Former Bulls coach Jerry Sloan 'dying' while battling dementia, Parkinson's disease: report

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Legendary NBA coach Jerry Sloan is reportedly "dying" while he battles dementia and Parkinson's disease.

Salt Lake Tribune columnist Gordon Monson gave an update on Sloan's health Wednesday, writing that he asked someone outside the family who would know the details about the coach's health and received an eerie response.

"He is dying," the person said.

According to the report, the effects of the ailments are "worsening."

"It's basically a slide into oblivion. He's frail. He's physically and mentally limited. Around the clock care is required for him," Monson wrote. "Although in the more recent past the old coach has been able to attend Jazz games, he will go no more."

Before Sloan went into coaching, he was a star forward for the Baltimore Bullets and Chicago Bulls from 1965 to 1976. He was a two-time All-Star selection and a six-time All-Defensive Team selection.

Sloan, 77, got his first head coaching job with the Bulls before the 1979-80 season and led the team to the playoffs during the 1980-81 season. He then joined the Utah Jazz as an assistant coach and served in that role from 1985 to 1988.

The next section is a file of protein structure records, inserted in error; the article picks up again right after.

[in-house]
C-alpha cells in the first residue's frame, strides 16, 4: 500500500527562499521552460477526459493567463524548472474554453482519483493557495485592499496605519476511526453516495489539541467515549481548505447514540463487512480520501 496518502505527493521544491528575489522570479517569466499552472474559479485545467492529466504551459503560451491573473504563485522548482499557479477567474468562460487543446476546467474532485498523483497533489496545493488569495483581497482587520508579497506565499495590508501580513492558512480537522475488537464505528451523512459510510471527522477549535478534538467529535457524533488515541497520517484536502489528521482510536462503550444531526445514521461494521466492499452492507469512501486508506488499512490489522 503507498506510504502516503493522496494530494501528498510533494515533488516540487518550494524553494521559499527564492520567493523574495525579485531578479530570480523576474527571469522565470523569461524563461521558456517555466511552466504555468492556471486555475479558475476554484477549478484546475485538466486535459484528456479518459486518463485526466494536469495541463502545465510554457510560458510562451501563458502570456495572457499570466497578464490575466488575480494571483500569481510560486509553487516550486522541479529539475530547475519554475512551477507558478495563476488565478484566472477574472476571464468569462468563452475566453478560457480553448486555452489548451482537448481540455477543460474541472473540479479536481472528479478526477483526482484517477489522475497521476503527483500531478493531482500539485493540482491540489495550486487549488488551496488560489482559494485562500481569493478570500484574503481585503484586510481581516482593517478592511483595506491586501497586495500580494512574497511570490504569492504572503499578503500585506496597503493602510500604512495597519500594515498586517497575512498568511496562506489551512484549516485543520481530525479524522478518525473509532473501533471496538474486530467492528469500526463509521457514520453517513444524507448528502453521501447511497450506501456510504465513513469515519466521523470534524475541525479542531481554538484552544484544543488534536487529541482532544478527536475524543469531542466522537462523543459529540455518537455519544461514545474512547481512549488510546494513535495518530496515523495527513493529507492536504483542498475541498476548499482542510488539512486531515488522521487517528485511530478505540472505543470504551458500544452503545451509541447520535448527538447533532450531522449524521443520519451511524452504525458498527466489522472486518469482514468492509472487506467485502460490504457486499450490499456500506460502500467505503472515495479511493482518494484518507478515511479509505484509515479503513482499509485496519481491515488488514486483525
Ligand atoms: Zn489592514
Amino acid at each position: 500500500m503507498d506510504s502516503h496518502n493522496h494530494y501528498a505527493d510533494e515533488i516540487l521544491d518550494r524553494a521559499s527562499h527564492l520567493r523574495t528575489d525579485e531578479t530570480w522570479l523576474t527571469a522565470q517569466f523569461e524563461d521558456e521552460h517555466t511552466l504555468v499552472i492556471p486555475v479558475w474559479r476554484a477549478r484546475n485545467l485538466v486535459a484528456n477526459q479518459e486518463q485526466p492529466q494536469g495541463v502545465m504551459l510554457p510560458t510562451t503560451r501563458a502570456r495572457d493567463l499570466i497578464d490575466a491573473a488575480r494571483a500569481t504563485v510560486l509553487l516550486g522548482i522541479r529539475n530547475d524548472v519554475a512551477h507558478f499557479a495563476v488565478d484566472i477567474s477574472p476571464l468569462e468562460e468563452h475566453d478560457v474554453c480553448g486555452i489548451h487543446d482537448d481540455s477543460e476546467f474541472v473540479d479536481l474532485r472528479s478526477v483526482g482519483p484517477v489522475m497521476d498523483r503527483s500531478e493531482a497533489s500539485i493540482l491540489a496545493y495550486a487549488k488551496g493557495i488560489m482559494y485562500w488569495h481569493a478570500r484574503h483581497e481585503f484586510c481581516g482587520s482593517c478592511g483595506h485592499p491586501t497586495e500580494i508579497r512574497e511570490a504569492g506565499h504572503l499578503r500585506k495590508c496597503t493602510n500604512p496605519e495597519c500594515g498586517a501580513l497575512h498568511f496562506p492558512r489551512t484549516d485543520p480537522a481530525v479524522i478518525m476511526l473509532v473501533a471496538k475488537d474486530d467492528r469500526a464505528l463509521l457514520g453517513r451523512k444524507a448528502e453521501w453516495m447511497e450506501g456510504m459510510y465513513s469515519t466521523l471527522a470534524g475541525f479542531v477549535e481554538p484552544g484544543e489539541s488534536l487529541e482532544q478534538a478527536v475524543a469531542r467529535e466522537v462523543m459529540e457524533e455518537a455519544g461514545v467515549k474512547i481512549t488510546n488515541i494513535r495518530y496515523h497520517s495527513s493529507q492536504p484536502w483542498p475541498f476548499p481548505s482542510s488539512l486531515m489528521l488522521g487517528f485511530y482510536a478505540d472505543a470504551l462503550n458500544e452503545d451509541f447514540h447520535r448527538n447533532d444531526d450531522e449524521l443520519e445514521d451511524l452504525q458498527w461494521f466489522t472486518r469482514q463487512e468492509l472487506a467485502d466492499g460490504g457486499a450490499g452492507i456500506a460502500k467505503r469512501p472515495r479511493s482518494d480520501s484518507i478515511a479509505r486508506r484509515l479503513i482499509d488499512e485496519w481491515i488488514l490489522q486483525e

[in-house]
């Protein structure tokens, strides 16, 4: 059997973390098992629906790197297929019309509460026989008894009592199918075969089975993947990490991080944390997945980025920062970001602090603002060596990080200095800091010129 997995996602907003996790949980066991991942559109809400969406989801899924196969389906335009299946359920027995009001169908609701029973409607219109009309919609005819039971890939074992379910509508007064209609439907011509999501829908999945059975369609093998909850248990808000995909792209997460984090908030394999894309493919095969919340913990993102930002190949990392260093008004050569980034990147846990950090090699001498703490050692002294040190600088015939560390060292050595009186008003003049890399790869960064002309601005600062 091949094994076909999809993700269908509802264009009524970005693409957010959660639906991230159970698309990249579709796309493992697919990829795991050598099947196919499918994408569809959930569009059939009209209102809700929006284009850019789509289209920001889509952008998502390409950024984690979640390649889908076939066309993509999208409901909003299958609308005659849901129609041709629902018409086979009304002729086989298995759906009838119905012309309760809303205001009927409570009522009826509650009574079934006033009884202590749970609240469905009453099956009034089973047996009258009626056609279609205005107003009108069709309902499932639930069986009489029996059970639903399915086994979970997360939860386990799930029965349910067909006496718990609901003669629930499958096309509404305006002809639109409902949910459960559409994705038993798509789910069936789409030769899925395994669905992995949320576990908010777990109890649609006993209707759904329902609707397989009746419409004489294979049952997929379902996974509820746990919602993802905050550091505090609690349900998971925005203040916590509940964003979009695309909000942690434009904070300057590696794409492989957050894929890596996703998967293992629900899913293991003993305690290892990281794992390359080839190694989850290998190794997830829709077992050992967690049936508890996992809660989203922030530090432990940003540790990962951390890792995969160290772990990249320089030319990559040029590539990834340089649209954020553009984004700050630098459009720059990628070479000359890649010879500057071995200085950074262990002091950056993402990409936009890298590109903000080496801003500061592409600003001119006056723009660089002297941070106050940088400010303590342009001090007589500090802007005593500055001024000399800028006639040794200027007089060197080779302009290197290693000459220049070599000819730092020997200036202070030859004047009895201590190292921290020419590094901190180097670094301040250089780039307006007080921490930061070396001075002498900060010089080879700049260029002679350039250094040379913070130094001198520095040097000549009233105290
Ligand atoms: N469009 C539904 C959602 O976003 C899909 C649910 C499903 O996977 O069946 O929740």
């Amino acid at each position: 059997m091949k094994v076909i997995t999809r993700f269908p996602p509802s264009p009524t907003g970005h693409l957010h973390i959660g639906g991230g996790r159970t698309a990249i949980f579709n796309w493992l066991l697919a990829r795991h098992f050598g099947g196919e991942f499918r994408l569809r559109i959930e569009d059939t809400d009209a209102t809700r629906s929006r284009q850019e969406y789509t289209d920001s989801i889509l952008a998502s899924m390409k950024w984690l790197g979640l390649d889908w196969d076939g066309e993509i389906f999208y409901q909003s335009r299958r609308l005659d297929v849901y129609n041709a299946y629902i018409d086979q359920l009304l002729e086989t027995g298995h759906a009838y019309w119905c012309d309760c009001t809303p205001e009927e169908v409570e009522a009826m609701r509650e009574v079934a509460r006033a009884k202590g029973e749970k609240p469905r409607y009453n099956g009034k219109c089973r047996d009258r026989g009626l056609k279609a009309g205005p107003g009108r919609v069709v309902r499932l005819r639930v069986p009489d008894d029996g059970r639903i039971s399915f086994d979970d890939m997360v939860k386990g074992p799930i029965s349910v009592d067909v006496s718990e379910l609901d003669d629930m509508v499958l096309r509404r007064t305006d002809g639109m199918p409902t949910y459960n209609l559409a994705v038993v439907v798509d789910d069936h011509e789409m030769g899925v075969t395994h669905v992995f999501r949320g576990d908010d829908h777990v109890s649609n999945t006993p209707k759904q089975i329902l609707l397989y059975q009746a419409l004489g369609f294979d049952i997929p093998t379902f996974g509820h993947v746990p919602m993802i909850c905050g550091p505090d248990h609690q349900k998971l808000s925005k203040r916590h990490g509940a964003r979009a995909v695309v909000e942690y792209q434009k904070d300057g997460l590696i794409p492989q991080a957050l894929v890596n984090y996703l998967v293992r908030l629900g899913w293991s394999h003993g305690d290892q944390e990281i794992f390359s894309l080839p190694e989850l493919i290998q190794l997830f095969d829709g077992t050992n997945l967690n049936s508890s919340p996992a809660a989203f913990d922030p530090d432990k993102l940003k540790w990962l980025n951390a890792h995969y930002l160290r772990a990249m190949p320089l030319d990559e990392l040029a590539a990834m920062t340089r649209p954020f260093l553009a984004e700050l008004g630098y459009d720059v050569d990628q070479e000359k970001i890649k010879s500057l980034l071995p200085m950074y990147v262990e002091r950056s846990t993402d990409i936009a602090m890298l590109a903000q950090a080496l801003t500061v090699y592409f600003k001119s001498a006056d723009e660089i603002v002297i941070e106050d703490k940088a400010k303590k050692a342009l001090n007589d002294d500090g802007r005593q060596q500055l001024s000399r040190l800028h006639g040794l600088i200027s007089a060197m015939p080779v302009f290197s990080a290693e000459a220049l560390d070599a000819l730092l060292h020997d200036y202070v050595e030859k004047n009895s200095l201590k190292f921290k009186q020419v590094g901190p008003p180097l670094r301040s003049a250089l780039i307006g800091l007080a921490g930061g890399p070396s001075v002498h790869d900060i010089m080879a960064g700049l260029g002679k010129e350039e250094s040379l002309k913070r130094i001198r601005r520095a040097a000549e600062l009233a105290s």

He was named the Jazz head coach during the 1988-89 season and stayed in that role until the 2010-11 season.

As a head coach, he recorded 1,221 wins and won the Western Conference championship in back-to-back years in 1996-97 and 1997-98 with teams led by Karl Malone and John Stockton. Unfortunately, the team ran into the Michael Jordan-led Bulls and lost in the NBA Finals both times.

Sloan was inducted into the Basketball Hall of Fame in 2011.

He revealed to the Salt Lake Tribune in 2016 he was battling dementia and Parkinson's disease.

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